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Is the tech you tinkered with back in the day valuable now? Here are nine examples of things that you may have sitting in a box somewhere--and that are worth more than you think.
Stadium Events (1987)
Original cost: $30
One of the hottest stories to rock the video game collecting community this year was the $41,300 sale of a sealed copy of Stadium Events, a Nintendo Entertainment System game. The seller found this gem among a pile of old video games that he was going to donate to Goodwill.
That news came just a few weeks after a woman put up an old Nintendo system on eBay with a few games. Much to her surprise, the auction closed at $13,105 because one of those games happened to be Stadium Events in the original cardboard box. According to the guide Video Game PriceCharts.com (which also gives tips on how to tell the versions apart), the U.S. version is valued between $1000 and $13,000, and the less-rare European release commands between $100 and $1000.
Atari Video Computer System (1977)
Original cost: $199
In October 1977, Atari released the video game console that would change the face of home entertainment and become an icon (it was #7 in PCWorld's "The Greatest Gadgets of the Past 50 Years"). The Video Computer System (VCS), later dubbed the Atari 2600, ranks right up there with other '80s favorites like padded shoulders, Hammer pants, and spandex. Because of the 2600's widespread popularity, though, many working systems are still around, and can be purchased for under $75.
Models from the first year of production are more valuable. Unofficially known as "heavy sixers," these units were produced in Sunnyvale, California (later models were manufactured in Hong Kong). Though some owners may not even recognize the variations, they have a few key design differences that make them more valuable to collectors, including rounded corners and a thicker casing.
Depending on the condition of the console and accessories, these systems can fetch up to several hundred dollars. Currently, prices for heavy sixers range from under $100 for the console alone to $1000 for a complete system with a low serial number.
PCW photo by Rick Rizner; Atari VCS courtesy of Mike Mika
Nintendo Game Boy (1989)
Original cost: $90
A member of the National Toy Hall of Fame, the Nintendo Game Boy has sold in the millions. The handheld's relative newness and enormous popularity have ensured that you can still find many units floating around. You can grab one on the market today for around $20 (though that number fluctuates depending on the cosmetic wear, the included games, and whether the box is included).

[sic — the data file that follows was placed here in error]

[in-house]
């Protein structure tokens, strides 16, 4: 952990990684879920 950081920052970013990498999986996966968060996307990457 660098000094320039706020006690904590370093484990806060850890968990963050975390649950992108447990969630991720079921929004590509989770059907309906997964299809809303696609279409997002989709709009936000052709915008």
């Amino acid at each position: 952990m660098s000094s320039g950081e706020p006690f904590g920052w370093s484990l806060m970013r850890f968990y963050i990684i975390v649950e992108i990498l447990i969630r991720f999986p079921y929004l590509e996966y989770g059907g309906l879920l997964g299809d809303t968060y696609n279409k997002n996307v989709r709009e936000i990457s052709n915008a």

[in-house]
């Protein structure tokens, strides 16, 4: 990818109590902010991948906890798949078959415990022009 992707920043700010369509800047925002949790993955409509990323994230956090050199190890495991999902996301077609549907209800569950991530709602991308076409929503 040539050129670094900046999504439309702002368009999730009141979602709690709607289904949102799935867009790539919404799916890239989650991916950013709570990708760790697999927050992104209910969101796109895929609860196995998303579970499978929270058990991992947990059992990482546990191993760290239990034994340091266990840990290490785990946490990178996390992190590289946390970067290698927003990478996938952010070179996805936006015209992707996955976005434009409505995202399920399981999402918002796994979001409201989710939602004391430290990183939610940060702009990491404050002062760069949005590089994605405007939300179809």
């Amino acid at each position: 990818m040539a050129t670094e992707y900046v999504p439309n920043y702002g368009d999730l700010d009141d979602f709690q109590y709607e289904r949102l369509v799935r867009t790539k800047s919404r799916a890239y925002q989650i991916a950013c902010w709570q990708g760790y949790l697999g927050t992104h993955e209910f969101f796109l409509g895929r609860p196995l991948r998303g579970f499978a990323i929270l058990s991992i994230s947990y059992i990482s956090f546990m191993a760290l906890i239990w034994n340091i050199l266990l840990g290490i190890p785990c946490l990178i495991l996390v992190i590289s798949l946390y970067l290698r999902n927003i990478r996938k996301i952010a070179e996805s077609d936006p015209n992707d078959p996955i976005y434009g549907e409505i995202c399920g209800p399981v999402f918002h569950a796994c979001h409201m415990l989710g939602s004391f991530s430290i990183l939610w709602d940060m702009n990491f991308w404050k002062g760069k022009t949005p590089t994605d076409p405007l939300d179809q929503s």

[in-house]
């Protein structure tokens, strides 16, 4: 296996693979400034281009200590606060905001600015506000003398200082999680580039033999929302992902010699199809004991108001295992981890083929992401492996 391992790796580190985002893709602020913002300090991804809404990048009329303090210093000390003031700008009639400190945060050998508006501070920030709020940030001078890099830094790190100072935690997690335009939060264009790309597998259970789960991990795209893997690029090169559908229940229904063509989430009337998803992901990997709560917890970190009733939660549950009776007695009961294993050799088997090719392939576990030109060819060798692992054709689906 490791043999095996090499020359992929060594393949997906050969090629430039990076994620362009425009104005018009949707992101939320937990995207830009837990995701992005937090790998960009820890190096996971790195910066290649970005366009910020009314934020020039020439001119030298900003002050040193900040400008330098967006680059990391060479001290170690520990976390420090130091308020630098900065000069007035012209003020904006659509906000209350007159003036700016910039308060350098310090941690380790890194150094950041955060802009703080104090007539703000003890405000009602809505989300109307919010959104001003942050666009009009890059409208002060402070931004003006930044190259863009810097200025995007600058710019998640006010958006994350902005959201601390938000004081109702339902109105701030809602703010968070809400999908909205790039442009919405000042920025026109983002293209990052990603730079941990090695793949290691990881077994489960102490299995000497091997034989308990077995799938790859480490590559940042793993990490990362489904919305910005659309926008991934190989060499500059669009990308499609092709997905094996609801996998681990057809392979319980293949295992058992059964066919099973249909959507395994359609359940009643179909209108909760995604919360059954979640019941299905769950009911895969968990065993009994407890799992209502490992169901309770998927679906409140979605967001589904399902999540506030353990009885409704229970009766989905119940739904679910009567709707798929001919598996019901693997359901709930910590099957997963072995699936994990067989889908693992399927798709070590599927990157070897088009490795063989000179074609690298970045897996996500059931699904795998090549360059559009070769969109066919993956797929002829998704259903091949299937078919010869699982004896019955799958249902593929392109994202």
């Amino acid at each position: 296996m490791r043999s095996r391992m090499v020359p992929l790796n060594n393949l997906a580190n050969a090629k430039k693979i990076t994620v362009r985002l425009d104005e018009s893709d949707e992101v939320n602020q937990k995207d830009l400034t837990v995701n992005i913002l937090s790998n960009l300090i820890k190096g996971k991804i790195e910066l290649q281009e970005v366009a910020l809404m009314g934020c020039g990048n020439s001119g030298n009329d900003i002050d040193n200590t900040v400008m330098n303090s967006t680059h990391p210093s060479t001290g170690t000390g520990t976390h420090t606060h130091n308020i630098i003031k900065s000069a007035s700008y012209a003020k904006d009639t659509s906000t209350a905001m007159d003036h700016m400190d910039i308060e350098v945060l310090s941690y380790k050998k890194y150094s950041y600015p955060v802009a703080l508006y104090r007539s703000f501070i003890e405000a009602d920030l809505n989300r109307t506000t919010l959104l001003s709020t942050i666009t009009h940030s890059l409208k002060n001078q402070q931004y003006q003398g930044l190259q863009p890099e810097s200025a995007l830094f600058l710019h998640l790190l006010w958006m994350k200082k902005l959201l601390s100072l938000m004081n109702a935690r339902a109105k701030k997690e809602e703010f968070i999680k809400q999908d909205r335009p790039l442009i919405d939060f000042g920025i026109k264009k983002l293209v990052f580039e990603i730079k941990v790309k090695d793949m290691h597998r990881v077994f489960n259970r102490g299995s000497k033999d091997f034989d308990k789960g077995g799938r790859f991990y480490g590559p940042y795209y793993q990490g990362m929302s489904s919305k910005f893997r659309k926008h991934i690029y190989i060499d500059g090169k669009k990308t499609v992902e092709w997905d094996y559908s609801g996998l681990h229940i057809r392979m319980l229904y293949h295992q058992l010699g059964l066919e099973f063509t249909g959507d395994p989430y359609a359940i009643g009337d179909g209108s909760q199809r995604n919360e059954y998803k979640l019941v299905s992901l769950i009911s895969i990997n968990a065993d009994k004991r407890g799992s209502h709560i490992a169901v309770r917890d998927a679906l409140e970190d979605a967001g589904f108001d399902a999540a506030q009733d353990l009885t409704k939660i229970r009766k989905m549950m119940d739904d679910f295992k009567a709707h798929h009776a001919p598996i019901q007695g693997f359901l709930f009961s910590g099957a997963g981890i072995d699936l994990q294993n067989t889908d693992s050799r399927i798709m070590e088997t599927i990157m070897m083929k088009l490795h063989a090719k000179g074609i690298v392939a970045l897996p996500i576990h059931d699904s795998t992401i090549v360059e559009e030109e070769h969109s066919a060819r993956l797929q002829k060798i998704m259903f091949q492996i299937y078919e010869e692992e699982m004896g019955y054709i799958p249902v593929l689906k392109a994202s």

Collectors, however, are beginning to prize mint-condition devices and unopened boxes: A seller recently auctioned an unused Game Boy, complete in the box, for $200 on eBay.
Photo courtesy of Nintendo
Commodore PET 2001 (1977)
Original cost: $595 to 795
It is fairly unlikely that you happen to have an Apple I sitting around in the attic and aren't aware of its value (between $15,000 and $50,000)--but if you kept your Commodore PET 2001, you may be surprised to learn that it has become a collector's item, too.
Though Commodore made four versions and sold thousands of these machines, acquiring a working model today can take some effort. Prices vary according to demand and availability at the time of purchase: Recently, an auction of a 2001-32 N model went for $285. For more computer relics, check out PCWorld's "The Most Collectible PCs of All Time."
Photo courtesy of the Obsolete Technology Website
Nintendo Cereal Box (1988)
Original cost: Unknown
Other gaming treasures can command a decent price simply because they don't exist anymore, and nostalgia isn't always satiated by hilarious '80s commercials on YouTube. In this case, Nintendo had its name on a "cereal system," otherwise known as cereal.
Fast-forward 22 years later, and a remaining Nintendo cereal box (with contents still inside) sold for $207.50.
NBA 2 Ball (1998)
Original cost: Free
Video games are among the most valuable tech items you may unknowingly have stored away in the attic. Collectors prize special versions, limited editions, and prototypes--and if you somehow stumbled across one of them in your past, it may very well mean a small financial windfall.